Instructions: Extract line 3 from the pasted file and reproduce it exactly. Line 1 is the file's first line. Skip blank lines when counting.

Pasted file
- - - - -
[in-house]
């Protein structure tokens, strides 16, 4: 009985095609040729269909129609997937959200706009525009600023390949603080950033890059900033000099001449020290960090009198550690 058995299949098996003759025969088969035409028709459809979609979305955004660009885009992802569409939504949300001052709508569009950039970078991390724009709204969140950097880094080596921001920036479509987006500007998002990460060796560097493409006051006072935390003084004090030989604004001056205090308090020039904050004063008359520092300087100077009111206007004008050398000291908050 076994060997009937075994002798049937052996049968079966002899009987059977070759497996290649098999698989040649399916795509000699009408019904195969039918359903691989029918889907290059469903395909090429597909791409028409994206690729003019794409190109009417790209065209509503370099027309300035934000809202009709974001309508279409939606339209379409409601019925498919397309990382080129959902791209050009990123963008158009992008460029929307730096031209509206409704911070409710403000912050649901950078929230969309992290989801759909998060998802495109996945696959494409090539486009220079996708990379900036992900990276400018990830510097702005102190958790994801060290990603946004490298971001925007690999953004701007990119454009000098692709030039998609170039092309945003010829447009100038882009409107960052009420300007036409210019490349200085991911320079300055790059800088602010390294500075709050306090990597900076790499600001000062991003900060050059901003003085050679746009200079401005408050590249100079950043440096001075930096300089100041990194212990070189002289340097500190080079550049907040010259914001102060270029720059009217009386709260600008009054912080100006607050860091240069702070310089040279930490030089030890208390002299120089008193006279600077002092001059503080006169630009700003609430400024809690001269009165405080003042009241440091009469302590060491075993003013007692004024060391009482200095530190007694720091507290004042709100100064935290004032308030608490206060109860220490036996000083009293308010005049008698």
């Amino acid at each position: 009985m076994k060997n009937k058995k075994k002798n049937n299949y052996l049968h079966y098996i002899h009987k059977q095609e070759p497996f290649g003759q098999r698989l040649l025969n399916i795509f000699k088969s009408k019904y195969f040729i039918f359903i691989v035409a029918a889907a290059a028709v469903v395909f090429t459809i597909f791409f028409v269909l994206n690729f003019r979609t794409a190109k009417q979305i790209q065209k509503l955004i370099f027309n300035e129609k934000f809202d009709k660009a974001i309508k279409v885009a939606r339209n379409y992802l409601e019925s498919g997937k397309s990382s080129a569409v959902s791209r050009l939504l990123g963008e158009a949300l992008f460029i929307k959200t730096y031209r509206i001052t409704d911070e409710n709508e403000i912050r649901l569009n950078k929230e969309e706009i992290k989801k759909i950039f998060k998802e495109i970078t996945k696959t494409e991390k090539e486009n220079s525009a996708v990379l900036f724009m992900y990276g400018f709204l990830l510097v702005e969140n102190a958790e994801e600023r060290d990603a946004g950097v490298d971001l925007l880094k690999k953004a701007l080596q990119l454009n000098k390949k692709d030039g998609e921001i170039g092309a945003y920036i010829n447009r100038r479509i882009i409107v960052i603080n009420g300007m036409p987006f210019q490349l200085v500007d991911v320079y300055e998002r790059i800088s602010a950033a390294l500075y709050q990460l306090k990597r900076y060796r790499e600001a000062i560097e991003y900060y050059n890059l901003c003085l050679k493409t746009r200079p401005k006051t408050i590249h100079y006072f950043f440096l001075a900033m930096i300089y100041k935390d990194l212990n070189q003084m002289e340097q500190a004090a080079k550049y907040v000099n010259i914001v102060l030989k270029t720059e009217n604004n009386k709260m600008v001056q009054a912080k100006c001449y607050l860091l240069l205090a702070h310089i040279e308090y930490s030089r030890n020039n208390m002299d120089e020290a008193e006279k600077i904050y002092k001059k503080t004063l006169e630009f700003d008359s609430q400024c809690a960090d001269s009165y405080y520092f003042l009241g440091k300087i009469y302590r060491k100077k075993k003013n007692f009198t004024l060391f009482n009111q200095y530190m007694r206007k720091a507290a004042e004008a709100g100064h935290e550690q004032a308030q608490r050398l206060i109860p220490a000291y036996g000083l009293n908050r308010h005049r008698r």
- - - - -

């Amino acid at each position: 009985m076994k060997n009937k058995k075994k002798n049937n299949y052996l049968h079966y098996i002899h009987k059977q095609e070759p497996f290649g003759q098999r698989l040649l025969n399916i795509f000699k088969s009408k019904y195969f040729i039918f359903i691989v035409a029918a889907a290059a028709v469903v395909f090429t459809i597909f791409f028409v269909l994206n690729f003019r979609t794409a190109k009417q979305i790209q065209k509503l955004i370099f027309n300035e129609k934000f809202d009709k660009a974001i309508k279409v885009a939606r339209n379409y992802l409601e019925s498919g997937k397309s990382s080129a569409v959902s791209r050009l939504l990123g963008e158009a949300l992008f460029i929307k959200t730096y031209r509206i001052t409704d911070e409710n709508e403000i912050r649901l569009n950078k929230e969309e706009i992290k989801k759909i950039f998060k998802e495109i970078t996945k696959t494409e991390k090539e486009n220079s525009a996708v990379l900036f724009m992900y990276g400018f709204l990830l510097v702005e969140n102190a958790e994801e600023r060290d990603a946004g950097v490298d971001l925007l880094k690999k953004a701007l080596q990119l454009n000098k390949k692709d030039g998609e921001i170039g092309a945003y920036i010829n447009r100038r479509i882009i409107v960052i603080n009420g300007m036409p987006f210019q490349l200085v500007d991911v320079y300055e998002r790059i800088s602010a950033a390294l500075y709050q990460l306090k990597r900076y060796r790499e600001a000062i560097e991003y900060y050059n890059l901003c003085l050679k493409t746009r200079p401005k006051t408050i590249h100079y006072f950043f440096l001075a900033m930096i300089y100041k935390d990194l212990n070189q003084m002289e340097q500190a004090a080079k550049y907040v000099n010259i914001v102060l030989k270029t720059e009217n604004n009386k709260m600008v001056q009054a912080k100006c001449y607050l860091l240069l205090a702070h310089i040279e308090y930490s030089r030890n020039n208390m002299d120089e020290a008193e006279k600077i904050y002092k001059k503080t004063l006169e630009f700003d008359s609430q400024c809690a960090d001269s009165y405080y520092f003042l009241g440091k300087i009469y302590r060491k100077k075993k003013n007692f009198t004024l060391f009482n009111q200095y530190m007694r206007k720091a507290a004042e004008a709100g100064h935290e550690q004032a308030q608490r050398l206060i109860p220490a000291y036996g000083l009293n908050r308010h005049r008698r």